Here is me and my stuff. I paid nothing for this web page and I paid nothing for my ebooks. That right there is a good incentive for any aspiring author to get into electronic self publishing. Smashword’s business model is a simple one: indie authors self publish their manuscripts, create an author’s page and link that page to their own web sites, Facebook or Twitter, all that for free. You set the price you want to charge for your work and Smashwords takes a small cut with each paid download and that’s their profit. In my case I give my writing away for free so nobody makes a cent (sorry Smashwords).
Why free? Because I’m more interested in getting people to read my stuff than in making money. Thank God I have a full time job that pays the bills. To charge or not to charge has implications: Smashwords books can also be accessed by the Sony’s Reader Store, Amazon.com and the Apple book store but the catch is that the last two want to see a minimum price of $0.99 per book because they don’t want to waste time with freebies. Sony has my free stuff as you can see here.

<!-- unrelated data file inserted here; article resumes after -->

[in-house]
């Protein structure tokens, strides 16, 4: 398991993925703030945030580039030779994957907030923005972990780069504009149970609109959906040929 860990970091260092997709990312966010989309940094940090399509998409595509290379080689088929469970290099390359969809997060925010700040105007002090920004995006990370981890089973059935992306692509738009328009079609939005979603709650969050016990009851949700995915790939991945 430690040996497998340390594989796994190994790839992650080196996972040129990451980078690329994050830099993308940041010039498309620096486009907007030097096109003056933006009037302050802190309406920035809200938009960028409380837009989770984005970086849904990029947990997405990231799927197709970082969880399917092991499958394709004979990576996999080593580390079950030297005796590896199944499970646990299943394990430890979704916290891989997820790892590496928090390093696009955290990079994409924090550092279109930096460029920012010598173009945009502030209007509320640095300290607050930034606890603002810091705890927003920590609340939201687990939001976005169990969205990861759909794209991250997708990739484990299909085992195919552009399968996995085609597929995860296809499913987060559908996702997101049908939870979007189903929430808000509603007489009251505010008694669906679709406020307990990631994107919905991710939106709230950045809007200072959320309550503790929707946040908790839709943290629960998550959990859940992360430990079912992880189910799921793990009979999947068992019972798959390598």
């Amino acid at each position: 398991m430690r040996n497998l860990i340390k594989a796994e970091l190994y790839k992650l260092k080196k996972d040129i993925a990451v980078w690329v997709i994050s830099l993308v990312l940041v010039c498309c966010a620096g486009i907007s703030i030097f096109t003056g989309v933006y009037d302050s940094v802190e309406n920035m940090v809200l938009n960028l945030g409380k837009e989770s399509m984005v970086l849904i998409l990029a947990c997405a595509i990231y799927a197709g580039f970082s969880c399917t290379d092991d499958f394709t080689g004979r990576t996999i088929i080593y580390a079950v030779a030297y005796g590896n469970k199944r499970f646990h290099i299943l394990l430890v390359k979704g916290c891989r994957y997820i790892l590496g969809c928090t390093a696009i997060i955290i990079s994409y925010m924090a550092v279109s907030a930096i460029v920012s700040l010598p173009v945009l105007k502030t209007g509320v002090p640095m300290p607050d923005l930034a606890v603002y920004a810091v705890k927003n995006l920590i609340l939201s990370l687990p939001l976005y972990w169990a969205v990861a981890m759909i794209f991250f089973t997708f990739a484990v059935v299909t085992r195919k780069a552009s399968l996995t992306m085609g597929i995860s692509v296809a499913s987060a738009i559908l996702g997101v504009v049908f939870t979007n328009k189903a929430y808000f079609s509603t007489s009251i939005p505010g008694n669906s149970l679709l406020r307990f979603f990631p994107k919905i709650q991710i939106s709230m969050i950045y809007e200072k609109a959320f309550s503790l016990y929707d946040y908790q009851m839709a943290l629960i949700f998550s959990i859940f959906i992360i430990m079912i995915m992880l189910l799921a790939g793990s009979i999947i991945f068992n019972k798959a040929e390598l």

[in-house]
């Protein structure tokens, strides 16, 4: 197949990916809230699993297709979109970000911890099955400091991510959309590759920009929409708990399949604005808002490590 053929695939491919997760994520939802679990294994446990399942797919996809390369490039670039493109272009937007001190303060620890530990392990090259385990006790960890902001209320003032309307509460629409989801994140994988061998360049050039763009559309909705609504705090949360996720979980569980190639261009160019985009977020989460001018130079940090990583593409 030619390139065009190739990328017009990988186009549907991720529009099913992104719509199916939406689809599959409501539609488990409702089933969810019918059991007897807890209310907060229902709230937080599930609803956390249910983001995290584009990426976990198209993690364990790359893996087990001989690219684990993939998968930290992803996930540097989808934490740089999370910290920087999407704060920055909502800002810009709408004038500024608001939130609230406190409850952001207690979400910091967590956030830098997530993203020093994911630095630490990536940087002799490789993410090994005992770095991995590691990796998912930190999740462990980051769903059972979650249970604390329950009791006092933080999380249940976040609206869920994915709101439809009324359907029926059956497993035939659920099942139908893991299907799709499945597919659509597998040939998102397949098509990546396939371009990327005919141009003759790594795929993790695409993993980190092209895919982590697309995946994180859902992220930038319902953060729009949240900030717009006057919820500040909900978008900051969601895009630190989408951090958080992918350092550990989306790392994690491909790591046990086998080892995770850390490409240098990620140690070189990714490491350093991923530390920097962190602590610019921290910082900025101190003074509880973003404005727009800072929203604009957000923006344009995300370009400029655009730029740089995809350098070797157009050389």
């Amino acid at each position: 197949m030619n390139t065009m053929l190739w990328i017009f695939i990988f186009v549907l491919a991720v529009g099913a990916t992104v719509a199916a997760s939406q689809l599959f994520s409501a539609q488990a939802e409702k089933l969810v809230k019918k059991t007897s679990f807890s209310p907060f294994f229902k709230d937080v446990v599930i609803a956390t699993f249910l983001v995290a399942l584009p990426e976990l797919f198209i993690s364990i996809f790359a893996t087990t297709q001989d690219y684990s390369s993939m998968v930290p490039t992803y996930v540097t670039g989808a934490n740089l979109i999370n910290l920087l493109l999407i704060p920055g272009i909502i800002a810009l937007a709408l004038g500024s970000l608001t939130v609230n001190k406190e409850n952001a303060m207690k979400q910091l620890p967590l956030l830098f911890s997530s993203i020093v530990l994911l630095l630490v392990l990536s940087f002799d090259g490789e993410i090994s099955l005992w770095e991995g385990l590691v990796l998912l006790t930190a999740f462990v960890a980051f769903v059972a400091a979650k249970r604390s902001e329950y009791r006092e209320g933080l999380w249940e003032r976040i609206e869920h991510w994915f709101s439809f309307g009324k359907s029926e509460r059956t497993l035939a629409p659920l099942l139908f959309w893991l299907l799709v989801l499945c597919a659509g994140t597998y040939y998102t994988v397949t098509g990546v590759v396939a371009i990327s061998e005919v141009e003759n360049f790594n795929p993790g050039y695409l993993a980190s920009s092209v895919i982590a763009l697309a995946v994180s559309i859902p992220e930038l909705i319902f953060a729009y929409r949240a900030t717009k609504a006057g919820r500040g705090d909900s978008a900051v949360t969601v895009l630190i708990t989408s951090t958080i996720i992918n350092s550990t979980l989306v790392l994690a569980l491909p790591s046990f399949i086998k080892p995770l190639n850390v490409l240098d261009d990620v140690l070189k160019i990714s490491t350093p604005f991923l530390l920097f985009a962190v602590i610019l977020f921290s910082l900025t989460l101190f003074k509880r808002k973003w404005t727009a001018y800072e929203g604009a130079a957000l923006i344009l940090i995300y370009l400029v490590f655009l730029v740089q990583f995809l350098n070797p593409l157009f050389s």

Not bad for an unknown author who has no agent. I’m in the Sony catalog; take that New York! And it cost me nothing (thanks Smashwords). I want to tell you the good things about self publishing:
• You self publish what you want when you want. No bouncers at the door telling you that your writing “doesn’t fit our current needs.”
• You set your price.
• You have the ability to update or remove your work and reset your prices and personal page at will.
• Smashwords will automatically and for free translate your manuscript into the most common ebook formats. They will distribute your work beyond their site to big hitters like Amazon.com (If your books are not free).
• You set your web presence.
• Smashwords keeps track of downloads and allows readers to post reviews.
• If people download and pay for your stories you make money.
Of course, there is always the other side of the coin and you must be aware of these things: